Three Dimensions of Salad as Junk Food

What do you see when you look hard at all those “healthy” salads we’re eating? In the Washington Post this week, Tamar Haspel proposed thinking of salad as junk food that’s neither good for you nor the planet. Never afraid of sparking debate, Haspel lays out her concerns along three dimensions

  • Nutrtional Value. Calling salad “pitifully low in nutrition,” she focuses on iceberg lettuce, cucumbers, radishes, and celery and notes that they are among the lowest ranking vegetables on a nutrition quality index. This is because, even more than other vegetables, they are mostly water.
  • Health Washing. Haspel points out that many, if not most, restaurant salads serve only to help people rationalize unhealthy menu choices. This can range from a diner at McDonald’s pairing a side salad with a Big Mac and fries to the oriental chicken salad at Applebee’s that delivers 1,400 calories by itself. It’s one of their longstanding top sellers.
  • Environmental Impact. Because salads are mostly (95-97%) water, enormous amounts of fossil fuels serve primarily to transport and refrigerate water, says Haspel. Worse, salads are the leading source of food waste. If that’s not enough, consider that green leafy vegetables are responsible for about a quarter of all food-borne illnesses every year.

Predictably, Haspel stirred up lots of disagreement (it’s good for the web traffic). Susan Burke March, a leading dietitian in weight management, observed that:

It’s a headline in search of a story. Salad vegetables contain so much nutrition and fiber. Yes, iceberg lettuce is the least nuritious of the bunch, but I think salad is a smart strategy — high fiber, low cal, full of antioxidants. Of course, restaurant salads are notorious for their excessive calories — not from vegetables but from additions like dressings, cheese, croutons, and meats. The salt and calories from fat can really add up. In working with clients as a weight management dietitian, I recommend salads. I talk strategies and recipes, like trying different and more nutritious greens, and also adding crunch with different veggies.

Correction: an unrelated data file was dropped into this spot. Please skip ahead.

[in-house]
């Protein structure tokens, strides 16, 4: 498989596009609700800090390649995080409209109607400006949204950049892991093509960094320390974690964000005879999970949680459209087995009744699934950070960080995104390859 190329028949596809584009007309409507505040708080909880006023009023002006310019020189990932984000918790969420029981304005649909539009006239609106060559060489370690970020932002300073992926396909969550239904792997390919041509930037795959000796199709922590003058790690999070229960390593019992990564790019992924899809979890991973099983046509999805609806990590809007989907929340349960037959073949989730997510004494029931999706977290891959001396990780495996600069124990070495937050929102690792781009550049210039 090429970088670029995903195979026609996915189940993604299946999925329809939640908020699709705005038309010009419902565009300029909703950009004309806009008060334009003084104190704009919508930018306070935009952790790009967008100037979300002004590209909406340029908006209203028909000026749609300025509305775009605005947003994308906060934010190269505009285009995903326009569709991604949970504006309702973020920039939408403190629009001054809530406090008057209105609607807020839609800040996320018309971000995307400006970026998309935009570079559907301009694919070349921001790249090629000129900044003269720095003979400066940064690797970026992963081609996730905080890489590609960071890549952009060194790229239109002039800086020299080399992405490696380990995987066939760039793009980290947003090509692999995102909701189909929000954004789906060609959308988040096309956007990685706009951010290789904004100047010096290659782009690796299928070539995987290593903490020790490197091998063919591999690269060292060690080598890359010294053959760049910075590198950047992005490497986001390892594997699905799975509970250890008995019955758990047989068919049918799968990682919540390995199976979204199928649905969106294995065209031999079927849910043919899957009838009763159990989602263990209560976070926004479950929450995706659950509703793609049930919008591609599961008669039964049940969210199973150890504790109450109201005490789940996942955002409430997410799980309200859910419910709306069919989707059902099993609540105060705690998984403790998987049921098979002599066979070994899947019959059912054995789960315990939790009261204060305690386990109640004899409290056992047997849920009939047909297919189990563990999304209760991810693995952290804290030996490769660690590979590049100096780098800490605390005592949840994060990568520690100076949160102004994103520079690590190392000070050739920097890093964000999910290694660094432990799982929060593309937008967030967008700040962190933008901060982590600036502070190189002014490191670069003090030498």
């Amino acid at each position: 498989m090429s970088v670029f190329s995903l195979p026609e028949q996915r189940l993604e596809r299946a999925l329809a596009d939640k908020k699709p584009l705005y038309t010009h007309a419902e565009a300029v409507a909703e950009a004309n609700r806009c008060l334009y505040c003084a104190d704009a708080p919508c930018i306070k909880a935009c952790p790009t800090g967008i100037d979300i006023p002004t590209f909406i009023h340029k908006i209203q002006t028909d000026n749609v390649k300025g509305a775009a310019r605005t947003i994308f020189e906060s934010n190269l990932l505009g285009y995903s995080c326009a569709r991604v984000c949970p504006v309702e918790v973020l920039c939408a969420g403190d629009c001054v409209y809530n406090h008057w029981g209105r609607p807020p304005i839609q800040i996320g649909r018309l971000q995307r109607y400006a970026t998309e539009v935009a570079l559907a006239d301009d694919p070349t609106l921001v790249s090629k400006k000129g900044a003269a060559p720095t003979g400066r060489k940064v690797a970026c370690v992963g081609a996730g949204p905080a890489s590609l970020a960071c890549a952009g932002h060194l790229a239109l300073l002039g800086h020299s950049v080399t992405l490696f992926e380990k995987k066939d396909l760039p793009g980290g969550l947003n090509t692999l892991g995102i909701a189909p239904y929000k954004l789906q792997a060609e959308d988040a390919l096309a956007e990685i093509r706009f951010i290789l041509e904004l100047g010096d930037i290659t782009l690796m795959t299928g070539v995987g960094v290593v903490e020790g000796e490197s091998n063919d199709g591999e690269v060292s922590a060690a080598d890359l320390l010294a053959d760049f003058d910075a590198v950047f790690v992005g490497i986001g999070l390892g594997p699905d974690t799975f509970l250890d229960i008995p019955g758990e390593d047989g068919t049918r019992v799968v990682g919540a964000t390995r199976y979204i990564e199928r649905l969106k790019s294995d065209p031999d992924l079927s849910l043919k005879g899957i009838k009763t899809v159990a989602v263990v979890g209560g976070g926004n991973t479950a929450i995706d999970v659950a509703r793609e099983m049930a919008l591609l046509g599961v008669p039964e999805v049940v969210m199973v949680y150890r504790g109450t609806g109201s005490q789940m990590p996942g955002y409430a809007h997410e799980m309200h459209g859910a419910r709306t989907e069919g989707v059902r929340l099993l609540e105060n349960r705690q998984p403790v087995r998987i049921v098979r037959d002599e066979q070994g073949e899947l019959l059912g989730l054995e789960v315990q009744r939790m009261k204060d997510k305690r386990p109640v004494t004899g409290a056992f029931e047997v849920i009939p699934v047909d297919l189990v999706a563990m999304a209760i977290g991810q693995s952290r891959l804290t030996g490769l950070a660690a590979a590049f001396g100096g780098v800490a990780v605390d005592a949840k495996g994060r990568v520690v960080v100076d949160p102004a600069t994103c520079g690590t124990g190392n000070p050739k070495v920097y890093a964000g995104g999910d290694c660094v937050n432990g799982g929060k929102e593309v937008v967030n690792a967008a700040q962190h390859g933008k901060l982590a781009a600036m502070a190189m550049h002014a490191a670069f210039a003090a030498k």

On a related note in the Journal of the Academy of Nutrition and Dietetics, Marc Adams and colleagues recently pointed out just how thin the evidence base is for promoting salad bars in schools. They said:

The lack of research should not be interpreted to mean that salad bars have no positive effect on students’ consumption or waste, but rather the research base in this area is very limited for making clear recommendations and evidence-based decisions.

If there’s a take-home lesson in any of this, it’s the danger of generalizations and assumptions about good nutrition. Salads can be junk food but they can also be a great source of nutrition and pleasurable eating.

The devil is in the details.

Click here to read more in the Washington Post and here to read the commentary by Anderson et al.

Salad, photograph © Zoi Koraki / flickr

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August 27, 2015